While everyone is fixating on Iran and Iraq, China is benefiting tremendously from the U.S. government’s foreign policy blunders in the Middle East.
Simon Watkins noted that “Iraq has enormous and still relatively underdeveloped oil and gas reserves, it is an irreplaceable geographical stepping stone in China’s ‘One Belt, One Road’ programme, and it is in need of major ongoing funding. China already has leverage over Iraq as the leading oil company (Rosneft) of its close geopolitical ally, Russia, already has effective control over the oil and gas infrastructure of the north Iraq semi-autonomous region of Kurdistan, and Chinese companies operate on a number of fields in south Iraq.”
Certain developments are pointing to Iraq becoming a Chinese client state.
One of these was the announcement from Iraq’s Finance Ministry that the Middle Eastern country began exporting 100,000 barrels per day (bpd) of crude oil to China in October. This is part of a 20-year oil-for-infrastructure deal that the two countries struck back in September.
According to OilPrice.com, the overall deal was agreed to during then-Prime Minister Adel Abdul Mahdi’s visit to Beijing in September. This meeting dealt with expanding China’s then $20 billion of investment in Iraq in addition to the approximately US $30 billion in trade between the two countries.
According to statements regarding the deal, Chinese firms Zhenhua Oil and Sinochem were the principal importers of the Iraqi barrels discussed in the deal. The China Export and Credit Insurance Corporation will conduct trade financing with regards to these exports, as well as future exports.
This arrangement falls in line with China’s broader plan for both Iraq and Iran as it tries to expand its presence in the Middle East just as it has done in Africa. Many view this expansion as a form of 21st century colonialism.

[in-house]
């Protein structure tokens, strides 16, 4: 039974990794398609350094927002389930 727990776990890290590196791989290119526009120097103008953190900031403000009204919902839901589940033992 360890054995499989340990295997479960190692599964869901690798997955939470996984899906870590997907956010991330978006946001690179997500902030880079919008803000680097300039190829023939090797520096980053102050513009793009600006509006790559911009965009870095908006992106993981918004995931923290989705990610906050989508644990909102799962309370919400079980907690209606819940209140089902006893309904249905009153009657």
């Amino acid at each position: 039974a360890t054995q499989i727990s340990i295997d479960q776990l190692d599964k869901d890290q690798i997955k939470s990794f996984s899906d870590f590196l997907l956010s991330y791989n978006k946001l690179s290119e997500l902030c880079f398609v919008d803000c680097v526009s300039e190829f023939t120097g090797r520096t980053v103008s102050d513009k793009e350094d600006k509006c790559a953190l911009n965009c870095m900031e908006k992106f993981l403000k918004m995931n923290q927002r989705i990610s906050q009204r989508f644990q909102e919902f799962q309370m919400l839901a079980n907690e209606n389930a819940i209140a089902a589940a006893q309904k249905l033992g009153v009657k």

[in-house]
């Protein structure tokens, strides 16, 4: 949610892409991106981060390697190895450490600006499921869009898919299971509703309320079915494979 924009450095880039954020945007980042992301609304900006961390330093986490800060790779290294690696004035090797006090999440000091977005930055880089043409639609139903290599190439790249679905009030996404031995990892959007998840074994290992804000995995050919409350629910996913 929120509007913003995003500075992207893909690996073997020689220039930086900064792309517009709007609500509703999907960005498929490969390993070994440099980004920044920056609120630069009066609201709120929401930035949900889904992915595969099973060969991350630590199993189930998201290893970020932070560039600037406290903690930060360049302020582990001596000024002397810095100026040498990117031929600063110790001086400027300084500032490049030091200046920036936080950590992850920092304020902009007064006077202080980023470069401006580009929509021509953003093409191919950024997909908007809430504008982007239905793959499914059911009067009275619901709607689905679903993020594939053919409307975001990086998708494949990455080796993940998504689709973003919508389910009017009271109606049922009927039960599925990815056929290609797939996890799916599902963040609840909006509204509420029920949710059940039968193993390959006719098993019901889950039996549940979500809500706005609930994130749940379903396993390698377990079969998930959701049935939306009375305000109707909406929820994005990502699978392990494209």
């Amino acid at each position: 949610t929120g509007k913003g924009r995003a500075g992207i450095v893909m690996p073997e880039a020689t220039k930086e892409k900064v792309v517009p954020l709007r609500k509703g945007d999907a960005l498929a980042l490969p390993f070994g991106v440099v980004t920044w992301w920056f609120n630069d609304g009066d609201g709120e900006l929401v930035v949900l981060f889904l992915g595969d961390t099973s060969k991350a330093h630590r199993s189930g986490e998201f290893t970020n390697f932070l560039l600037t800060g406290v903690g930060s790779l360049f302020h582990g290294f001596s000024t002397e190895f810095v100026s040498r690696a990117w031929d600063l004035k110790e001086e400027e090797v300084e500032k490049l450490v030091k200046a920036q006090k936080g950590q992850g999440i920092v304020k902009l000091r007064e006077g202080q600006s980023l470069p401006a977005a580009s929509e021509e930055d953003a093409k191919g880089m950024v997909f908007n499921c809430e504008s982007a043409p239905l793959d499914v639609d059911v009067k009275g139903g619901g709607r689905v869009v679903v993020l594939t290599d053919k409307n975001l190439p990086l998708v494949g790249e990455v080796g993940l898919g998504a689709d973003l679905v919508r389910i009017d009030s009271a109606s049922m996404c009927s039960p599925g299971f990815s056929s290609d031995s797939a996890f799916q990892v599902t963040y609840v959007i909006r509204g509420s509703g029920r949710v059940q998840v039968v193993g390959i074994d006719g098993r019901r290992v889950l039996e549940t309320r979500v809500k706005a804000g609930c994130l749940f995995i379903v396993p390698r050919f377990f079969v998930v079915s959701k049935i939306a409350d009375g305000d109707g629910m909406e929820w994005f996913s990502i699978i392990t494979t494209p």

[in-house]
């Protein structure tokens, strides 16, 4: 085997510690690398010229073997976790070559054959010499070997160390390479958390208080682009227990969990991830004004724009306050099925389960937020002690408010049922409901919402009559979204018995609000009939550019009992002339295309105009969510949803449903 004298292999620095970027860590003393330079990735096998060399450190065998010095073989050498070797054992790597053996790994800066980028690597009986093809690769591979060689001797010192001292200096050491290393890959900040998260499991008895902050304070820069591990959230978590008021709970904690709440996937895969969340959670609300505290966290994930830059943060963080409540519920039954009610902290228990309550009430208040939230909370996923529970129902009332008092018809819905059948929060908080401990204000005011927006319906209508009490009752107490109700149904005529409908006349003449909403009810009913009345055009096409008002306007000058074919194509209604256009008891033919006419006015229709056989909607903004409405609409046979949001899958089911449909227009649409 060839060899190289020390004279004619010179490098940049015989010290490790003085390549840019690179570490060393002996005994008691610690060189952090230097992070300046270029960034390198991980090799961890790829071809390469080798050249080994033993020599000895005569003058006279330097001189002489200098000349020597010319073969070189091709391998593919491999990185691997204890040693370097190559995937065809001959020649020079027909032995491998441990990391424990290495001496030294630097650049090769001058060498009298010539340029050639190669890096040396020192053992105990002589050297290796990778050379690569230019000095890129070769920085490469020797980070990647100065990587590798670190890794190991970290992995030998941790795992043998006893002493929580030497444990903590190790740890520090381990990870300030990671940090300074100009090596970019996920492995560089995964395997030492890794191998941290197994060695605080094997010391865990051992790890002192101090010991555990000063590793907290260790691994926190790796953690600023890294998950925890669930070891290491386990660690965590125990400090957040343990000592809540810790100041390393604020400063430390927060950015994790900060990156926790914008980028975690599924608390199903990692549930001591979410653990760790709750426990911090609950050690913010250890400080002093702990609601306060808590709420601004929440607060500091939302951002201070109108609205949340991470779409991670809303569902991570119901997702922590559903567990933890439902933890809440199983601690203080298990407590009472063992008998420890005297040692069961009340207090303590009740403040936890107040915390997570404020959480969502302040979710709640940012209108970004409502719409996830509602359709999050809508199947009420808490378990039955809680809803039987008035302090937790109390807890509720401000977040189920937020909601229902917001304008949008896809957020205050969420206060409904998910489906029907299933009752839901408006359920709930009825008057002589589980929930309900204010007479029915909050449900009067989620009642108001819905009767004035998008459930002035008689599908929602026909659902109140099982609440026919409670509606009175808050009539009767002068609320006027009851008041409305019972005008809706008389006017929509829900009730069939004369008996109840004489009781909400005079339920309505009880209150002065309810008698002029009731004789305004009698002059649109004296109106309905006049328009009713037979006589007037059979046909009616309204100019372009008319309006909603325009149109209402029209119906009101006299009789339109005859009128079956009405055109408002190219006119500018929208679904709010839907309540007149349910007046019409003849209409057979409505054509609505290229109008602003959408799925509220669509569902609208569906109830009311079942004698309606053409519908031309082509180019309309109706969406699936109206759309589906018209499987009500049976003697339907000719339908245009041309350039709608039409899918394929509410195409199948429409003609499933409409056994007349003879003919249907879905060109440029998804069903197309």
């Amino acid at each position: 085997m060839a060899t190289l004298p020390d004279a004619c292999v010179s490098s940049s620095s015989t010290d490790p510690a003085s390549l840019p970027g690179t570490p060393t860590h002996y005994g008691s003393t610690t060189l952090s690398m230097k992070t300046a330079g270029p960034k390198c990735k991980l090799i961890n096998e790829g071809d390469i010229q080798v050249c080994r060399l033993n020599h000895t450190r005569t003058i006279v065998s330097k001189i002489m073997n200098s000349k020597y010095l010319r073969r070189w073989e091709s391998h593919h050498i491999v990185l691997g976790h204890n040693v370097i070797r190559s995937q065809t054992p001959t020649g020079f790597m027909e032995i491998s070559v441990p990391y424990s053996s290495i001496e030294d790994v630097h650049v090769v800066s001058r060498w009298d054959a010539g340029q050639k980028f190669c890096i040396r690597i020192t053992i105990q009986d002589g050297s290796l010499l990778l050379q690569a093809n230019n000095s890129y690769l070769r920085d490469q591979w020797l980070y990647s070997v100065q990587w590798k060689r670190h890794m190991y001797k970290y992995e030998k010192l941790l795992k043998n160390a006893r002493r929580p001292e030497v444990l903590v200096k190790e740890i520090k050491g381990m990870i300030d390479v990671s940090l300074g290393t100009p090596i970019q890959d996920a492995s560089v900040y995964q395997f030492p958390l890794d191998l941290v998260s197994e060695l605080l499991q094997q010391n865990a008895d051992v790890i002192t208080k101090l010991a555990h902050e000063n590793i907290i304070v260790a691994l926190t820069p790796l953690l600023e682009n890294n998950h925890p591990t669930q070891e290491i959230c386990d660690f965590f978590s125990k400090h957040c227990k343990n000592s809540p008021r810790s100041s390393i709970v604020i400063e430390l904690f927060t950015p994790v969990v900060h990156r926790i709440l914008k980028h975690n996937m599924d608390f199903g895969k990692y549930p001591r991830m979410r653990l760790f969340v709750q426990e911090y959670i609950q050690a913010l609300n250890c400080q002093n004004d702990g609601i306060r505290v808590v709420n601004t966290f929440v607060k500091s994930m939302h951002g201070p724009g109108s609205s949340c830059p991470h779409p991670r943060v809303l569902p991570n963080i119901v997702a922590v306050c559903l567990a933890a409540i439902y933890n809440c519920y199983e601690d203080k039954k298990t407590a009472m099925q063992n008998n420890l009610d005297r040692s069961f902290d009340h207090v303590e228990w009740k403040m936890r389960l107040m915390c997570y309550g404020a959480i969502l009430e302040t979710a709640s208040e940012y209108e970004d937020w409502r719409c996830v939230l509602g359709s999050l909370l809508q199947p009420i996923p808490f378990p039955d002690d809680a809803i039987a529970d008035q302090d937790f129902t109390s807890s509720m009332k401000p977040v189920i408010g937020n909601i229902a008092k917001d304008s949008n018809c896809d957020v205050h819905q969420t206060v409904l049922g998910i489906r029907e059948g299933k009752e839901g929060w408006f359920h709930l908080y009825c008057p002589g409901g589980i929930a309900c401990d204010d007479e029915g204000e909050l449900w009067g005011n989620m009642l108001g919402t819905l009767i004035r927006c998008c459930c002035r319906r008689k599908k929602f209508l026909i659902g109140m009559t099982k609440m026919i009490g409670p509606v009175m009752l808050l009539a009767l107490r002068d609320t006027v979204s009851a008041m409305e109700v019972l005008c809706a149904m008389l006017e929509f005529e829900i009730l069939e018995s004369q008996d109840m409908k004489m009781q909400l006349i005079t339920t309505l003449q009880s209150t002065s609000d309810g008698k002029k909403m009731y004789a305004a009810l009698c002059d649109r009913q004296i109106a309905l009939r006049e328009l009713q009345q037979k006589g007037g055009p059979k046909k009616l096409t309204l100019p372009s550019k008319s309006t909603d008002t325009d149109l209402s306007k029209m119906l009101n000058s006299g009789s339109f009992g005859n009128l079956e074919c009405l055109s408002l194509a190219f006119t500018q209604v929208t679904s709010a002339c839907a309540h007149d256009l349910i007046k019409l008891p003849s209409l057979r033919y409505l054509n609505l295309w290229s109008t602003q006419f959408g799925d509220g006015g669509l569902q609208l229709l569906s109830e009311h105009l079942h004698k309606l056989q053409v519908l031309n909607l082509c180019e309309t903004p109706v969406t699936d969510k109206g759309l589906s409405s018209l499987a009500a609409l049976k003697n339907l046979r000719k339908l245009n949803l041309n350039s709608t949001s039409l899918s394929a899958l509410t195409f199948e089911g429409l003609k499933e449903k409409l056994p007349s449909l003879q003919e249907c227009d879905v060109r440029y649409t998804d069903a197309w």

China will start forging these relations with the oil and gas sector and expand outward. Not only is China receiving reductions on buying Iranian oil and gas, China now has the opportunity to build factories in both Iran and Iraq and construct infrastructure such as railways. Management staff from Chinese companies will preside over these projects.
Another announcement was made regarding new developments in the Iraqi-Jordanian oil pipeline project. This $5 billion pipeline will run from Rumaila oifield in Iraq’s Basra Governorate to the Jordanian port of Aqaba.
The first phase of this project will feature the installation of a 700-kilometer-long pipeline with a capacity of 2.25 million bpd within the Iraqi territories of Rumaila and Haditha.
The second phase consists of setting up a 900-kilometre pipeline in Jordan from Haditha to Aqaba with a capacity of 1 million bpd. Due to how contractors will be expected to front-load all of the financing for the projects in connection to this pipeline, Iraqi leaders believe that Chinese and Russian companies will dominate these offers.
While the U.S. dropped trillions in misguided nation-building efforts, superpowers like China are turning countries into economic colonies.
The U.S. government will need to reevaluate its foreign policy and trade priorities from here going forward.